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How Google distorts your view of the world
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How Google distorts your view of the world


Many charges have been leveled at Google. It steals your information, violates copyright, allows access to dangerous and illegal material and prioritizes its own sites while crushing any competition.

But perhaps the most troubling accusation about the search giant is that it distorts our view of the world, giving us a fatally flawed idea of what is going on around us.

This problem is known as the “filter bubble”: as Google learns from your searches and makes its results increasingly personalized and tailored to you, you stop seeing anything else.

On the one hand, that helps you to get exactly the results you are looking for, but on the downside, you stop encountering the ways other people see and interact with the world.

The phrase was invented by Eli Pariser in 2011, but as the internet becomes ever more customizable, the risks posed by the filter bubble become more pervasive.

In the same way, your Facebook news feed is programmed to show the posts you “care about”, so articles containing conflicting opinions and perspectives melt away, along with friends with different lives.

If you’re lazy about catching up on political or world news, you could quickly become entirely ignorant of it.

Humans have always had a confirmation bias, seeking out friends, hiring employees and reading about ideas they find familiar and likable. But when we only read one newspaper, or only watch one TV channel, we are aware we have chosen a single source that others might consider biased, according to Pacific Standard Magazine.

When we use the ubiquitous search engine, there is never a suggestion of bias. “There’s this crazy idea that all the billions of web pages have been thoroughly vetted and reviewed, and this omniscient source found the best,” Harvard psychologist Dr Robert Epstein told the magazine. “That whoever or whatever is doing the searching for us is infallible.”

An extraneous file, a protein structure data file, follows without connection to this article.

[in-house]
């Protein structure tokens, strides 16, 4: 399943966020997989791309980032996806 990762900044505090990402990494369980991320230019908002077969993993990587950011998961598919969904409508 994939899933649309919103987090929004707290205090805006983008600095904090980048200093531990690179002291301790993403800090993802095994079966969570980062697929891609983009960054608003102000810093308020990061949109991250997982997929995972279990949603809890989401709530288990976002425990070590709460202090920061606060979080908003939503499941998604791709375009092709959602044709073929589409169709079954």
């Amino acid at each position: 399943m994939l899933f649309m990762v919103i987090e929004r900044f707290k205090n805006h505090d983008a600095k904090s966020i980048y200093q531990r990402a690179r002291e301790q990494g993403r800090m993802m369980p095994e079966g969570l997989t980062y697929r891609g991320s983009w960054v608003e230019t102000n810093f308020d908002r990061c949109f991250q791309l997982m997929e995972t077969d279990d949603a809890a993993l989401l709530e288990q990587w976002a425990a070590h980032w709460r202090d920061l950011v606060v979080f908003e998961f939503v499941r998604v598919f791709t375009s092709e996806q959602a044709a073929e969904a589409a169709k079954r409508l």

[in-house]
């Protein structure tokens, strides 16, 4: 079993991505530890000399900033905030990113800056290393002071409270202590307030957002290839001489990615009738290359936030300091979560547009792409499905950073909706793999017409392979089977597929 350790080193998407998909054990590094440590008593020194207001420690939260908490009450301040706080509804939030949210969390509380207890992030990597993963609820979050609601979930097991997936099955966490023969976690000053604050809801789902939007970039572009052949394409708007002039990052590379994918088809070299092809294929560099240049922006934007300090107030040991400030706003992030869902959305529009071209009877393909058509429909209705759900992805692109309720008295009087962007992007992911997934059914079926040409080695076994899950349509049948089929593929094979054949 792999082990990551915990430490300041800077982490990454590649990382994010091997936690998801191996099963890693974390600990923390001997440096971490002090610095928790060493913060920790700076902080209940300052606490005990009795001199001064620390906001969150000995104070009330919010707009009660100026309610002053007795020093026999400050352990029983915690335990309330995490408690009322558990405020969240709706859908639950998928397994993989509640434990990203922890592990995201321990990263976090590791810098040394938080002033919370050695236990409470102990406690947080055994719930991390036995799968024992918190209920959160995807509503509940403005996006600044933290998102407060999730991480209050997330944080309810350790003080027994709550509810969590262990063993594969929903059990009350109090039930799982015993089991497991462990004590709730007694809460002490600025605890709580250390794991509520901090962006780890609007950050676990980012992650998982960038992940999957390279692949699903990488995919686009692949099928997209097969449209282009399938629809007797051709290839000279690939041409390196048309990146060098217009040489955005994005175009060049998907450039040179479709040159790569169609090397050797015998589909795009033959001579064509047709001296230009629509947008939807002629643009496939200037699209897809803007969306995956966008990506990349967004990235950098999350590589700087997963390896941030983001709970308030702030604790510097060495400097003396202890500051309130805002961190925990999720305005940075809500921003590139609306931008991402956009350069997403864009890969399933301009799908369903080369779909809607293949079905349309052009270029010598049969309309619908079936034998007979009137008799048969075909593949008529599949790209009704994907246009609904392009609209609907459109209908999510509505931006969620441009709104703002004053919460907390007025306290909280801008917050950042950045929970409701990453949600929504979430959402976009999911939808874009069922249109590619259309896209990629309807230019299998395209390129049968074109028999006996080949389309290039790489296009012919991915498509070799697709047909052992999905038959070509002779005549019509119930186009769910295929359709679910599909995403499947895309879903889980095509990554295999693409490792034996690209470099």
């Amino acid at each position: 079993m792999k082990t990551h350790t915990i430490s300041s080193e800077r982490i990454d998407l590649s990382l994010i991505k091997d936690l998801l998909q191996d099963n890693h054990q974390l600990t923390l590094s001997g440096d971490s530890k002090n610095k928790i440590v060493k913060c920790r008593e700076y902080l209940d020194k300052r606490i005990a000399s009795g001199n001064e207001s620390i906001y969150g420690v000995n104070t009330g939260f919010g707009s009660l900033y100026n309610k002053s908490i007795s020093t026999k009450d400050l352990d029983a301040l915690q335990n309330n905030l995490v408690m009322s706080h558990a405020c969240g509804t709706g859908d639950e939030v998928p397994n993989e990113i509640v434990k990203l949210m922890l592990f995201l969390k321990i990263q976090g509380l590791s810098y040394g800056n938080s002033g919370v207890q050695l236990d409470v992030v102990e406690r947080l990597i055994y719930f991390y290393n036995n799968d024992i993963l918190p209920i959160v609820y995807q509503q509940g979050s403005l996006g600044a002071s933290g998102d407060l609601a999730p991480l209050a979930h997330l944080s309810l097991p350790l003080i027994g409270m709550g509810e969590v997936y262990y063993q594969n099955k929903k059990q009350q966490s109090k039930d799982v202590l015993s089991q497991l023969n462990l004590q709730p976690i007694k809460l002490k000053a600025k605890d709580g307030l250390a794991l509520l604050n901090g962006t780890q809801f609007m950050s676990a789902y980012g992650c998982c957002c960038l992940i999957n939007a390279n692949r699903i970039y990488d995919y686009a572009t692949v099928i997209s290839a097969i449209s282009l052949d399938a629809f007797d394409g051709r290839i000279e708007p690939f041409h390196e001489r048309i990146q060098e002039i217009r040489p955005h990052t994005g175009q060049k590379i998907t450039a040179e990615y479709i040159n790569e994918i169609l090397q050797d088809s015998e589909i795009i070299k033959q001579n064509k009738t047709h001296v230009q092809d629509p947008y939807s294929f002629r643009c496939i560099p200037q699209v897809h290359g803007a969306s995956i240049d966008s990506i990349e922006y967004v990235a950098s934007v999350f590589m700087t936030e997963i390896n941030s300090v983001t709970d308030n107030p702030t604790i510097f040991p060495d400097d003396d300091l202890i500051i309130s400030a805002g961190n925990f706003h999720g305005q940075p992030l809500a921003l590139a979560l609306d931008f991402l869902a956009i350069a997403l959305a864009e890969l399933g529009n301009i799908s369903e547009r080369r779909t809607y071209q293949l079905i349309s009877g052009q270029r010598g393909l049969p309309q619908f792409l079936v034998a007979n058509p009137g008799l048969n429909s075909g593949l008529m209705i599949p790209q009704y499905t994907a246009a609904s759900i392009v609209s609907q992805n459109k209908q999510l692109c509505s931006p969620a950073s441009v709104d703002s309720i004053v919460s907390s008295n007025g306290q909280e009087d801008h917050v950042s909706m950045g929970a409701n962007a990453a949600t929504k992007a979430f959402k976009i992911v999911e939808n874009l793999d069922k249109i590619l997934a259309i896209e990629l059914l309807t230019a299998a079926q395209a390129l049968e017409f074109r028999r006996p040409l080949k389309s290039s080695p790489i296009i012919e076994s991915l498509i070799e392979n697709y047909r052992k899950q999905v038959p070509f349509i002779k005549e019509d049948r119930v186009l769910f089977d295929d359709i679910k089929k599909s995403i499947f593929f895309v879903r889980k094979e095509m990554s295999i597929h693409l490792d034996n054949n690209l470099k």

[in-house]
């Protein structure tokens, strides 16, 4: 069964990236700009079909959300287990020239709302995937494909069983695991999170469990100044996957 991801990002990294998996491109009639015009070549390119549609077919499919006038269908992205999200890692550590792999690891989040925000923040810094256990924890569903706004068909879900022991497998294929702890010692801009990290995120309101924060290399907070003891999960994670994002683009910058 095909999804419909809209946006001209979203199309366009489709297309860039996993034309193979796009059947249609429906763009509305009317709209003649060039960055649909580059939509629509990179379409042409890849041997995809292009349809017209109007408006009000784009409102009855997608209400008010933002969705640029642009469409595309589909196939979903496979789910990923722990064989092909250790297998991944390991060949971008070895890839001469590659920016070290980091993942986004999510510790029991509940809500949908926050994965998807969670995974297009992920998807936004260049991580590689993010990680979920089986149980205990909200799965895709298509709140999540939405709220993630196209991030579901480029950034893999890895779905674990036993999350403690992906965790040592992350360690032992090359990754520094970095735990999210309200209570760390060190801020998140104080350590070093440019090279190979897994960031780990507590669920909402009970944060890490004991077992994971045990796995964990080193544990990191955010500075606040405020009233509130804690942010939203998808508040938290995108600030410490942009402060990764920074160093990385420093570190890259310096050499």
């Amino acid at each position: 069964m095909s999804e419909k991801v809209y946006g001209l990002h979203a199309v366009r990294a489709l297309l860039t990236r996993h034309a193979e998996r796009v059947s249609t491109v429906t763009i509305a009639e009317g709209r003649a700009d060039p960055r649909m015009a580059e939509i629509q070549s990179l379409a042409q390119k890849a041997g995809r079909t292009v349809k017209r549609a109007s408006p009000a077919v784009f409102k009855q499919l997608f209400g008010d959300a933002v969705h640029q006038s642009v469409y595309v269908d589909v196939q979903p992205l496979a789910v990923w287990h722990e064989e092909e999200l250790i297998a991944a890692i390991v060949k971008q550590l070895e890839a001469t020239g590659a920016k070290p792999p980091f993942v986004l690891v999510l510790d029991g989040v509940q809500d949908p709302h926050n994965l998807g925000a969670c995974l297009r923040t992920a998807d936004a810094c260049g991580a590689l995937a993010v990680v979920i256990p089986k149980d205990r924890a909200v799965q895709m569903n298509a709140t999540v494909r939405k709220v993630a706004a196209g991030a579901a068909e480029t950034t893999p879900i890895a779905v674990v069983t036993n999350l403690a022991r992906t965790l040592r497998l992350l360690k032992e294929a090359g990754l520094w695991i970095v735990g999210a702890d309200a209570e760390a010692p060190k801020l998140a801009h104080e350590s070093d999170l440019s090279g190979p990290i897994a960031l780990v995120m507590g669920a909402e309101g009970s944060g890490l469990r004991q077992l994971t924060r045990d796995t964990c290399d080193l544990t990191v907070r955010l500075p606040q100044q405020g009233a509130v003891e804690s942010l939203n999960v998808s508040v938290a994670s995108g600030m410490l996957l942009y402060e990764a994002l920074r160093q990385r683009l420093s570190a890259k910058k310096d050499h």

In fact, the algorithm is bringing up paid-for adverts, results with the cleverest search engine optimization and websites that echo your tastes and habits. The risks for developing minds are enormous.

“There’s a narrowing down of focus,” psychologist Michael Carr-Gregg, who works with adolescents, told “For most of my clients, Kim Kardashian is important, but the arms deal the US signed with Iran is not really on their radar. By and large, the focus is on peers, school, parents and reality TV.

“Parents used to sit around the table and have conversations with their children, but now they are distracted by this stuff themselves.”

This can lead to all kinds of misinformation, around sex, body image and wellbeing. Dr Carr-Gregg relates this to the prevalence of eating disorders and online harassment.

“For years, the world media constructed an idea of what the perfect woman should look like,” he said. “The internet has taken that to the next level. It’s so pervasive, girls see more images of how they should look every day than their grandparents saw in a lifetime.”

Dr Epstein says the bias could have far-reaching consequences for society: experiments show that voters are more likely to pick a candidate who is simply printed above another on a form.

Another scary thought is that Google, a multibillion-dollar corporation after all, is free to manipulate results based on its own rating of different websites.

There are some rays of hope, however. There is now an Australian Office of the Children’s eSafety Commissioner, which Dr Carr-Gregg says represents “the first time a government in the Western world has gone into bat for children being harassed online, with the power to tell corporations what to do”.

Facebook, Twitter and other social media sites have embraced the move, with telecommunication firms such as Vodaphone also thinking more about the use of their devices.

Others have suggested a labeling system where Google can indicate when results have been curated, or a system of alternating customized and uncustomised results.

Dr Carr-Gregg has worked with Google to create a “digital drivers’ license, which he sees as a defining example of “technology companies starting to recognize their responsibilities”.

The license puts young people in various digital scenarios and tests them on what they would believe, what they’d click and how they would behave.

That may make us adults the last generation to grow up with no education on how to negotiate the head-spinning environment of online life.



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